Yes, I am a little bit excited because my shiny Band 2 has arrived. Billed as a fitness tracker, the device appears to have taken some design inspiration from, ahem, *other hardware manufacturers*. It's a pretty funky looking piece of hardware.
Now, in the old days, that last statement alone should have been enough to send an army of hardcore athletes speeding towards Amazon or PC World. Fortunately for online and offline retailers, the trickle of customers generated my previous comment is unlikely to swamp their servers or stores.
Okay, let's go on with it.
Microsoft Band 2: Look and Feel
Go back a couple of years and you would have found me dismissing the idea of any kind of smartwatch. The early Samsung models were too clunky for my likely. And ugly.
But times have move on. The Band 2 looks pretty cool and it's a definite step up from the first version which looked pretty like a manacle. The latest version of Microsoft's fitness tracker seems to have taken appears to have have a shot of cool injected into its sleek chassis. A combination of metal, rubber and a pretty large touchscreen combine to give it the professional look you'd expect from a company trying to capture large market share.
I have to admit that it's not the most comfortable device to wear and Microsoft could really do with offering a variety of straps. But it's okay - no worse than my Garmin GPS 410 when I first bought it.
At this point, let me clarify something: I've only had the Band for a few days and I'm guessing it'll 'give' over time.
How Accurate is the Band 2?
It's pretty good - comparable to my tried and tested Garmin GPS 410 (which, although now a few years old, is still a great training aid). The big advantage the Band 2 has over its big rival, the Apple Watch, is a built-in GPS - straps or pouches for you handset are not required thanks to some thought on Microsoft's part.
One thing that did irritate me was the time to acquire a satellite lock. Comparing my GPS 410's results to the Band's on one particular session I found a 500m difference in overall distance. Not a huge amount, but enough to put a dip in my, so far, improving times. The easy remedy would be to leave the GPS function always on, but this drains power and I'm prone to taking off at the drop of a hat for a run or pulk pulling session - flat batteries aren't helpful.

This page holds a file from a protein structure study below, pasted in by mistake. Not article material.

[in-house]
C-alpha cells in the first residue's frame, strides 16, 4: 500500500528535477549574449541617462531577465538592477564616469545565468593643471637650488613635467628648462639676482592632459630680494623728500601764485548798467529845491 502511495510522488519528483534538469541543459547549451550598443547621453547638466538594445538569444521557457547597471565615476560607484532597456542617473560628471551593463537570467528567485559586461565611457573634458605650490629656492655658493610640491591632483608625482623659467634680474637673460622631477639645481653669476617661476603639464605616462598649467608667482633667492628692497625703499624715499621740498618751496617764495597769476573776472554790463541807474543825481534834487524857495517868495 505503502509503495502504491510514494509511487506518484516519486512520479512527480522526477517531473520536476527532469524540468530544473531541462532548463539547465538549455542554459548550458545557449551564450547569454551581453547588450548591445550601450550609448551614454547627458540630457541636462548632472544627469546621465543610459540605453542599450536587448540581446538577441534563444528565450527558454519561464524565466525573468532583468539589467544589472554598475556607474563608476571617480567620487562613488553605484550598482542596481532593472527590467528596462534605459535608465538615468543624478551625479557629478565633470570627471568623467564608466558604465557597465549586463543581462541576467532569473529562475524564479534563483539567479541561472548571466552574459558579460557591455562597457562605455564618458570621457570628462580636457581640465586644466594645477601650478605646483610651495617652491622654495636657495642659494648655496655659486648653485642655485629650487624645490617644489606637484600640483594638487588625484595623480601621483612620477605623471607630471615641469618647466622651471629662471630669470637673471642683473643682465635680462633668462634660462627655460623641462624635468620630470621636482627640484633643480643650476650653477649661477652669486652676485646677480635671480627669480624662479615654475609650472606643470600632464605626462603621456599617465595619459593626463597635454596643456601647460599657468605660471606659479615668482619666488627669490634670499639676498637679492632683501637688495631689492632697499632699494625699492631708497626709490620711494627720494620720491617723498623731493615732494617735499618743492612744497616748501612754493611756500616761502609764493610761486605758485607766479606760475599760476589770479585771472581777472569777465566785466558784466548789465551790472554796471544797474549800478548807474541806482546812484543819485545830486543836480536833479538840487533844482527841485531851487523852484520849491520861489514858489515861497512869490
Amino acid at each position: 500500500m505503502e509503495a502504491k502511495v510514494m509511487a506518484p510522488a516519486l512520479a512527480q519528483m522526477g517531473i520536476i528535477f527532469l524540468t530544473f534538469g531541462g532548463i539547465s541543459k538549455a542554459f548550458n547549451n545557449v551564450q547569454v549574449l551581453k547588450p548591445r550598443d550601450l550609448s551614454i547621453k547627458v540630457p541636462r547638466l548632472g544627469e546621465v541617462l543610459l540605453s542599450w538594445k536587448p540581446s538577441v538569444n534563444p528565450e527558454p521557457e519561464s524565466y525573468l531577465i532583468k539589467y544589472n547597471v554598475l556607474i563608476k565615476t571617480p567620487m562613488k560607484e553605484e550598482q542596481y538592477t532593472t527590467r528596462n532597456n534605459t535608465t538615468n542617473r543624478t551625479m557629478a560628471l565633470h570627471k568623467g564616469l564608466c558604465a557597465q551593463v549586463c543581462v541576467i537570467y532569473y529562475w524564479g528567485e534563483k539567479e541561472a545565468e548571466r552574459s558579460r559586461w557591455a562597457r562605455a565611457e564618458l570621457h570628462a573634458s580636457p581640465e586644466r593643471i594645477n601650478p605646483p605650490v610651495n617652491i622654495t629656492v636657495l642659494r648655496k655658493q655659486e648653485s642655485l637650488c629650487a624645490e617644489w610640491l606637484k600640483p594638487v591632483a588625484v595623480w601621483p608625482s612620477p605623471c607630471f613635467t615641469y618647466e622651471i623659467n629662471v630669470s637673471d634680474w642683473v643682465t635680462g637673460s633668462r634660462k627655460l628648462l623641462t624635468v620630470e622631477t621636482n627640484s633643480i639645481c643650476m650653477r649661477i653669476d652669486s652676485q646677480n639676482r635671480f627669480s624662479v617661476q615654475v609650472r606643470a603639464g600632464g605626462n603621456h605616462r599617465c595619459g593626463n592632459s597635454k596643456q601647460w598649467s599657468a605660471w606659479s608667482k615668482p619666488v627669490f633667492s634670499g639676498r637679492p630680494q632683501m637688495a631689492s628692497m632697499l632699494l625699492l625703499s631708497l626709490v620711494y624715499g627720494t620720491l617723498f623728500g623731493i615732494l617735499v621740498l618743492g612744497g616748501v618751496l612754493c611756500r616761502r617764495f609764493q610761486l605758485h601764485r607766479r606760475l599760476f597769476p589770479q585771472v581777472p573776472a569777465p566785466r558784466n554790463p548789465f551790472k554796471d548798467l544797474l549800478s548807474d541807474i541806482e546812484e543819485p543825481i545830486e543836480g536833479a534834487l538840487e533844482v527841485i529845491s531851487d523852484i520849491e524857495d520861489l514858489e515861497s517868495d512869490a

The Microsoft Health App
Now this I do like! Built-in mapping on the splits, calorie counter, session duration, HRM and all the usual features you'd expect are there. But there's more. There are downloadable training plans (running, cycling, weights, etc) and these can all be accessed via the app. In addition, the app will give you an indication as to how your fitness is improving.
The Health App is available for the Lumia range of phones, iPhone and Android. That said, there's significantly less functionality available on iOS or Android. For example, you can use the Band to control various setting, including the Lumia music player and this feature isn't available on non-Microsoft devices. Not an issue as you can download your iTunes/Google Play library to your Windows phone.
That's All for Now
I'll leave it at that, for now. There is still much testing to be done on the Band 2 and I'm looking forward to giving it a trial run in Norway (scheduled for late January). There'll be refreshed post soon after I return.